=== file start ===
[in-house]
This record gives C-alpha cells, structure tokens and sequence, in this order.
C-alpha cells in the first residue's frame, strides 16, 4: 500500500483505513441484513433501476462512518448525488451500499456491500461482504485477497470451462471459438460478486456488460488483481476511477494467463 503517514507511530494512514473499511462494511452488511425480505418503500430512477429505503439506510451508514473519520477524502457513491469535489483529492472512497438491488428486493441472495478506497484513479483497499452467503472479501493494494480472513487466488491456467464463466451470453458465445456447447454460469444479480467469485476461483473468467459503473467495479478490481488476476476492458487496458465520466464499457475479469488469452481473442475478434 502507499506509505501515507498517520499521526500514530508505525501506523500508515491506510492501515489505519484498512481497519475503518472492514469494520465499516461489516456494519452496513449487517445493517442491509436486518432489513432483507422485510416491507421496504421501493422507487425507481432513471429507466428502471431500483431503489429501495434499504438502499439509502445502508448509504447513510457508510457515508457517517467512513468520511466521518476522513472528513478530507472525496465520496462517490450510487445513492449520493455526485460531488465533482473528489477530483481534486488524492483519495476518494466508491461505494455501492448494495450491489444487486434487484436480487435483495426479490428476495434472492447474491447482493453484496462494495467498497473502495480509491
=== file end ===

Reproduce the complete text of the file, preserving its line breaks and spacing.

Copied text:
[in-house]
This record gives C-alpha cells, structure tokens and sequence, in this order.
C-alpha cells in the first residue's frame, strides 16, 4: 500500500483505513441484513433501476462512518448525488451500499456491500461482504485477497470451462471459438460478486456488460488483481476511477494467463 503517514507511530494512514473499511462494511452488511425480505418503500430512477429505503439506510451508514473519520477524502457513491469535489483529492472512497438491488428486493441472495478506497484513479483497499452467503472479501493494494480472513487466488491456467464463466451470453458465445456447447454460469444479480467469485476461483473468467459503473467495479478490481488476476476492458487496458465520466464499457475479469488469452481473442475478434 502507499506509505501515507498517520499521526500514530508505525501506523500508515491506510492501515489505519484498512481497519475503518472492514469494520465499516461489516456494519452496513449487517445493517442491509436486518432489513432483507422485510416491507421496504421501493422507487425507481432513471429507466428502471431500483431503489429501495434499504438502499439509502445502508448509504447513510457508510457515508457517517467512513468520511466521518476522513472528513478530507472525496465520496462517490450510487445513492449520493455526485460531488465533482473528489477530483481534486488524492483519495476518494466508491461505494455501492448494495450491489444487486434487484436480487435483495426479490428476495434472492447474491447482493453484496462494495467498497473502495480509491